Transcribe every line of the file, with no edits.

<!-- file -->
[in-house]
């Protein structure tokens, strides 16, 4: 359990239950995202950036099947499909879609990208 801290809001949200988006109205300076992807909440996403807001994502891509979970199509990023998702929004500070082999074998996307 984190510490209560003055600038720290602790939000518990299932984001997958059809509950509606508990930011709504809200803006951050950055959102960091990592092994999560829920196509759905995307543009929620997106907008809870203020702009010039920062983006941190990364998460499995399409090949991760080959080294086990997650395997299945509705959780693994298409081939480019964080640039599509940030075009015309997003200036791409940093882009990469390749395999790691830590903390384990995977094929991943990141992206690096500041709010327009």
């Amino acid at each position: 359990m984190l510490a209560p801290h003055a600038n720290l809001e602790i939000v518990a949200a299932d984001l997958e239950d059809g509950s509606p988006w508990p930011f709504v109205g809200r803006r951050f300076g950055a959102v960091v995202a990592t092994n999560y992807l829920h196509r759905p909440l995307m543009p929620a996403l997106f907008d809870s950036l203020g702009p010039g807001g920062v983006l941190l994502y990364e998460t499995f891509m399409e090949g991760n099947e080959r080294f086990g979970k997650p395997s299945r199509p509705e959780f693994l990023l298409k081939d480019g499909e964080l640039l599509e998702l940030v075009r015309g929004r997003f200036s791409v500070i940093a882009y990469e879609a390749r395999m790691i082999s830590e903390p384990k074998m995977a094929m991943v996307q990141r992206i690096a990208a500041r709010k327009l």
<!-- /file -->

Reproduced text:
[in-house]
């Protein structure tokens, strides 16, 4: 359990239950995202950036099947499909879609990208 801290809001949200988006109205300076992807909440996403807001994502891509979970199509990023998702929004500070082999074998996307 984190510490209560003055600038720290602790939000518990299932984001997958059809509950509606508990930011709504809200803006951050950055959102960091990592092994999560829920196509759905995307543009929620997106907008809870203020702009010039920062983006941190990364998460499995399409090949991760080959080294086990997650395997299945509705959780693994298409081939480019964080640039599509940030075009015309997003200036791409940093882009990469390749395999790691830590903390384990995977094929991943990141992206690096500041709010327009």
């Amino acid at each position: 359990m984190l510490a209560p801290h003055a600038n720290l809001e602790i939000v518990a949200a299932d984001l997958e239950d059809g509950s509606p988006w508990p930011f709504v109205g809200r803006r951050f300076g950055a959102v960091v995202a990592t092994n999560y992807l829920h196509r759905p909440l995307m543009p929620a996403l997106f907008d809870s950036l203020g702009p010039g807001g920062v983006l941190l994502y990364e998460t499995f891509m399409e090949g991760n099947e080959r080294f086990g979970k997650p395997s299945r199509p509705e959780f693994l990023l298409k081939d480019g499909e964080l640039l599509e998702l940030v075009r015309g929004r997003f200036s791409v500070i940093a882009y990469e879609a390749r395999m790691i082999s830590e903390p384990k074998m995977a094929m991943v996307q990141r992206i690096a990208a500041r709010k327009l």